If you have someone’s public SSH key, you can use OpenSSL to safely encrypt a file and send it to them over an insecure connection (i.e. the internet). They can then use their private key to decrypt the file you sent.
If you encrypt/decrypt files or messages on more than a one-off occasion, you should really use GnuPGP as that is a much better suited tool for this kind of operations. But if you already have someone’s public SSH key, it can be convenient to use it, and it is safe.
There is a limit to the maximum length of a message – i.e. size of a file – that can be encrypted using asymmetric RSA public key encryption keys (which is what SSH keys are). For this reason, we’ll actually generate a 256 bit key to use for symmetric AES encryption and then encrypt/decrypt that symmetric AES key with the asymmetric RSA keys. This is how encrypted connections usually work, by the way.
Encrypt a file using a public SSH key
Generate the symmetric key (32 bytes gives us the 256 bit key):
$ openssl rand -out secret.key 32
You should only use this key this one time, by the way. If you send something to the recipient at another time, don’t reuse it.
Encrypt the file you’re sending, using the generated symmetric key:
$ openssl aes-256-cbc -in secretfile.txt -out secretfile.txt.enc -pass file:secret.key
In this example
secretfile.txt is the unencrypted secret file, and
secretfile.txt.enc is the encrypted file. The encrypted file can be named whatever you like.
Encrypt the symmetric key, using the recipient’s public SSH key:
$ openssl rsautl -encrypt -oaep -pubin -inkey <(ssh-keygen -e -f recipients-key.pub -m PKCS8) -in secret.key -out secret.key.enc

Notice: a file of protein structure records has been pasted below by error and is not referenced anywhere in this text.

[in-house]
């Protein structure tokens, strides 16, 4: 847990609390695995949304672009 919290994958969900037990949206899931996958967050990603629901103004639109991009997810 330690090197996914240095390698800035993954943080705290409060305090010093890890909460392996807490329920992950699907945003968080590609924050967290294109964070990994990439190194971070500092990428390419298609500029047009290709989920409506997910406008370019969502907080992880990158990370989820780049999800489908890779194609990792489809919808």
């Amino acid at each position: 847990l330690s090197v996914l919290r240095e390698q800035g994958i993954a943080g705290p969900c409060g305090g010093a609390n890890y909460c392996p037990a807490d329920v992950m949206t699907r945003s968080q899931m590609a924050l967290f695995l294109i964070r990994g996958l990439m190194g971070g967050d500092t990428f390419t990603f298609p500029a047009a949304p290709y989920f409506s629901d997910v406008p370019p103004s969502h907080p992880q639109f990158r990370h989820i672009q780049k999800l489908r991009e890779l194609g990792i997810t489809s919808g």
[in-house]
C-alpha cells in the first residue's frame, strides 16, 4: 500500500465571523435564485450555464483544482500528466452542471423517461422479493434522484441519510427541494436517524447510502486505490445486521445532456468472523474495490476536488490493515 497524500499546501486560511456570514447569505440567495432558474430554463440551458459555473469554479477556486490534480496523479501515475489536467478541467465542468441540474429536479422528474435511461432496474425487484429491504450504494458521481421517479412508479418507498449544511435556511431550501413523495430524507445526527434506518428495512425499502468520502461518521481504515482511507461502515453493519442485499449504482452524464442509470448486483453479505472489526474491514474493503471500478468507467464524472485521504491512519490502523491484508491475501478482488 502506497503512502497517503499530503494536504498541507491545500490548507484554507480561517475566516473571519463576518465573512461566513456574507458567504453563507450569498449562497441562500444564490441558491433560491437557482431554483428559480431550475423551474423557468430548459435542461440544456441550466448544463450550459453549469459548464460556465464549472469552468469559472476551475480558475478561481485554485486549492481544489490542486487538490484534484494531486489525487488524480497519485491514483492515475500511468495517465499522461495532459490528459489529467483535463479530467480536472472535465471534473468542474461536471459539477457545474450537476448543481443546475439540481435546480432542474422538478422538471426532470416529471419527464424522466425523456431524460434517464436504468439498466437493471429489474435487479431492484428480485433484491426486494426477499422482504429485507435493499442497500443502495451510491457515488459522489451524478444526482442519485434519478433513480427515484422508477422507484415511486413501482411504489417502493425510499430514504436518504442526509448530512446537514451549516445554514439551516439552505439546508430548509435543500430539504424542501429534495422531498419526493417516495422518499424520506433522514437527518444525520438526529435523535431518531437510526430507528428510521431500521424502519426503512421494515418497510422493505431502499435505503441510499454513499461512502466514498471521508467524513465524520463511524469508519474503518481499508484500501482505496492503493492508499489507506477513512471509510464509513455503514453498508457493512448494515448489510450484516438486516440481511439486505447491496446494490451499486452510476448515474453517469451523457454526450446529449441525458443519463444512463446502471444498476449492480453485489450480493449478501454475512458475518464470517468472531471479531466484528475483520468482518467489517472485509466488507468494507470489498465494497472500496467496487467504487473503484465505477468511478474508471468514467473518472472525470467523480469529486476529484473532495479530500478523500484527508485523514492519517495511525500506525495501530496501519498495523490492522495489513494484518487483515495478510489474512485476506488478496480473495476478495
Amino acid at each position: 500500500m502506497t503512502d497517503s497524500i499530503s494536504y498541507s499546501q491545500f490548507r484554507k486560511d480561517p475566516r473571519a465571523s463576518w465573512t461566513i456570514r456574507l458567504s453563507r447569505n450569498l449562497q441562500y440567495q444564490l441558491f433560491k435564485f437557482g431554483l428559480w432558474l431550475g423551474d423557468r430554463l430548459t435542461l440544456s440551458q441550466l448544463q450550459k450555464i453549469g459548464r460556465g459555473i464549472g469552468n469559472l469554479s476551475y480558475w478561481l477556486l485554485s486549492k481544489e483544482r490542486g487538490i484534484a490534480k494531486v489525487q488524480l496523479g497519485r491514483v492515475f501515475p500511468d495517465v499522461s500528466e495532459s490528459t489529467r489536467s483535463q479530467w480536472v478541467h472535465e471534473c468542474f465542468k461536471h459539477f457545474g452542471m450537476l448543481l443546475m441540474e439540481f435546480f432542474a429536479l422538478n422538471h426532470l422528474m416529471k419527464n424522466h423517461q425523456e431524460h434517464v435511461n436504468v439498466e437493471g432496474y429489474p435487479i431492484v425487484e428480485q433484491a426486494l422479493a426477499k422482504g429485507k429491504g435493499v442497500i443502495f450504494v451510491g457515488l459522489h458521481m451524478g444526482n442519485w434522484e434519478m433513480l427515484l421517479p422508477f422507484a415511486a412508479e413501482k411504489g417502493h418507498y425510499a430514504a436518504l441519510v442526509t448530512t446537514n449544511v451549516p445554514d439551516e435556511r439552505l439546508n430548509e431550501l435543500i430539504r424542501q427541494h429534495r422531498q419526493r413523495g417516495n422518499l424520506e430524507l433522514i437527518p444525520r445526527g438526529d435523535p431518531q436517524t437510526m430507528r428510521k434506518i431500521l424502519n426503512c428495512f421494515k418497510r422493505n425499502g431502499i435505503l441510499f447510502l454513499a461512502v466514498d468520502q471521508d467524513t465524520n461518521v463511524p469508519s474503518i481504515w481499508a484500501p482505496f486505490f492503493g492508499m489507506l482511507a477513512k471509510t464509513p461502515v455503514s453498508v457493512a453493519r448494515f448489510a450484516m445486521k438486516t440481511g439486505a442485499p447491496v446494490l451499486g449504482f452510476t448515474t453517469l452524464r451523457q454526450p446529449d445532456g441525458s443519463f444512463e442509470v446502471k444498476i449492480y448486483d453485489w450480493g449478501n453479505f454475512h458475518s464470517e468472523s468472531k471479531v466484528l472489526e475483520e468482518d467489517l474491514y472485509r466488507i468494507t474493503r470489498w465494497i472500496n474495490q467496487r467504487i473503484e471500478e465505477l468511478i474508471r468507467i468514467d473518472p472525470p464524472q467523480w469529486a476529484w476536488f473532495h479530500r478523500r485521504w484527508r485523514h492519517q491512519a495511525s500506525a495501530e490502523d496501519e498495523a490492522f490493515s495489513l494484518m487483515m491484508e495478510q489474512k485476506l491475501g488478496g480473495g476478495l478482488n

recipients-key.pub with the recipient’s public SSH key.
Delete the unencrypted symmetric key, so you don’t leave it around:
$ rm secret.key
Now you can send the encrypted secret file (secretfile.txt.enc) and the encrypted symmetric key (secret.key.enc) to the recipient. It is even safe to upload the files to a public file sharing service and tell the recipient to download them from there.
Decrypt a file encrypted with a public SSH key
First decrypt the symmetric.key:
$ openssl rsautl -decrypt -oaep -inkey ~/.ssh/id_rsa -in secret.key.enc -out secret.key
The recipient should replace ~/.ssh/id_rsa with the path to their secret key if needed. But this is the path to where it usually is located.
Now the secret file can be decrypted, using the symmetric key:
$ openssl aes-256-cbc -d -in secretfile.txt.enc -out secretfile.txt -pass file:secret.key
Again, here the encrypted file is
secretfile.txt.enc and the unencrypted file will be named
* Why are you generating 192 bytes when only 32 are needed for the AES-256 symmetric key?
* Use OAEP (as PKCS#1 v1.5 is deterministic) when encrypting your symmetric key, otherwise two identical keys will have the same ciphertext. (chosen plaintext attack)
* I … I … have no other explanation that I must have had temporary brain damage. I mixed up bits and bytes! :-o Well, at least generating 1536 bits for the “password” didn’t do any harm :-)
* You’re absolutely right. PKCS#1 v1.5 should only be used for signing, not for encryption. I’ve updated the commands now.
Thank you so much for your comment, I really appreciate it!